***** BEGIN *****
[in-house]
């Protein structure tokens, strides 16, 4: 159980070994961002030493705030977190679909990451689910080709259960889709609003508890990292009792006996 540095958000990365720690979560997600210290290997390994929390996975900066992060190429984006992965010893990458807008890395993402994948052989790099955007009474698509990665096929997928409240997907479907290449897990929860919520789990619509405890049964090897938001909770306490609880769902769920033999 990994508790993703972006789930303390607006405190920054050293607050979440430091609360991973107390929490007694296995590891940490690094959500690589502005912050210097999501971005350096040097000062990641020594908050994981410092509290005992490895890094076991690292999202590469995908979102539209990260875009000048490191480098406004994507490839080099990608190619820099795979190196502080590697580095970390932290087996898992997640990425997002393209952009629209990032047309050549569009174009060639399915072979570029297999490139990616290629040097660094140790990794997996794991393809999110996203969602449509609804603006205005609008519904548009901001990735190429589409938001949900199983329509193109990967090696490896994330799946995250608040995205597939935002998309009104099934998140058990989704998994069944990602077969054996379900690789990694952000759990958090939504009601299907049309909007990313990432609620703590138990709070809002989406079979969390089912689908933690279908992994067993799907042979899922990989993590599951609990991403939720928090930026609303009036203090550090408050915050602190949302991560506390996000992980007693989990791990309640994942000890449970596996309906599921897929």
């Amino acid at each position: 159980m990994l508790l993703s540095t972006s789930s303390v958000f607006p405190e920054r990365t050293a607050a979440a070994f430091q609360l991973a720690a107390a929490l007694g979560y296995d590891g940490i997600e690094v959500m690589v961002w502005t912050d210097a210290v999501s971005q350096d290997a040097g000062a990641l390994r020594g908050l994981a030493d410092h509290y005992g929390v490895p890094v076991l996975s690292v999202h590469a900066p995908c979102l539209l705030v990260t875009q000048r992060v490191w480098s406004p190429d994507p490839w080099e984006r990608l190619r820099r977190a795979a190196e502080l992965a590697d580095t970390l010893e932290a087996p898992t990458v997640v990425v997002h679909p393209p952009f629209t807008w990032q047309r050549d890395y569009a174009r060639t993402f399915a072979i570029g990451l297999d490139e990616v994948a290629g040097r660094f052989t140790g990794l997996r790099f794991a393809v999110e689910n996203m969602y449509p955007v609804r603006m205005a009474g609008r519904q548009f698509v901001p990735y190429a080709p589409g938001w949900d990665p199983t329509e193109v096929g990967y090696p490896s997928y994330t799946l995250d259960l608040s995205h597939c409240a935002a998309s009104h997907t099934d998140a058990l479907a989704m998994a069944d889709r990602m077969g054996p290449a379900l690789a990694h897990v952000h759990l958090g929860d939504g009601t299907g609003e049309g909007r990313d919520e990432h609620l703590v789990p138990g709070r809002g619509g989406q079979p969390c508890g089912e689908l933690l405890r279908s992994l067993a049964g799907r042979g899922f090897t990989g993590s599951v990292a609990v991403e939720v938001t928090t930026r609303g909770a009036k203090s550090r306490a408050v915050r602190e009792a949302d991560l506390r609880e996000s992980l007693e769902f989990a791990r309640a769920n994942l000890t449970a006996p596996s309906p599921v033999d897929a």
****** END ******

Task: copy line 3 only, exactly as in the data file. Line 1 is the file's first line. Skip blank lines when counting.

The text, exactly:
């Amino acid at each position: 159980m990994l508790l993703s540095t972006s789930s303390v958000f607006p405190e920054r990365t050293a607050a979440a070994f430091q609360l991973a720690a107390a929490l007694g979560y296995d590891g940490i997600e690094v959500m690589v961002w502005t912050d210097a210290v999501s971005q350096d290997a040097g000062a990641l390994r020594g908050l994981a030493d410092h509290y005992g929390v490895p890094v076991l996975s690292v999202h590469a900066p995908c979102l539209l705030v990260t875009q000048r992060v490191w480098s406004p190429d994507p490839w080099e984006r990608l190619r820099r977190a795979a190196e502080l992965a590697d580095t970390l010893e932290a087996p898992t990458v997640v990425v997002h679909p393209p952009f629209t807008w990032q047309r050549d890395y569009a174009r060639t993402f399915a072979i570029g990451l297999d490139e990616v994948a290629g040097r660094f052989t140790g990794l997996r790099f794991a393809v999110e689910n996203m969602y449509p955007v609804r603006m205005a009474g609008r519904q548009f698509v901001p990735y190429a080709p589409g938001w949900d990665p199983t329509e193109v096929g990967y090696p490896s997928y994330t799946l995250d259960l608040s995205h597939c409240a935002a998309s009104h997907t099934d998140a058990l479907a989704m998994a069944d889709r990602m077969g054996p290449a379900l690789a990694h897990v952000h759990l958090g929860d939504g009601t299907g609003e049309g909007r990313d919520e990432h609620l703590v789990p138990g709070r809002g619509g989406q079979p969390c508890g089912e689908l933690l405890r279908s992994l067993a049964g799907r042979g899922f090897t990989g993590s599951v990292a609990v991403e939720v938001t928090t930026r609303g909770a009036k203090s550090r306490a408050v915050r602190e009792a949302d991560l506390r609880e996000s992980l007693e769902f989990a791990r309640a769920n994942l000890t449970a006996p596996s309906p599921v033999d897929a």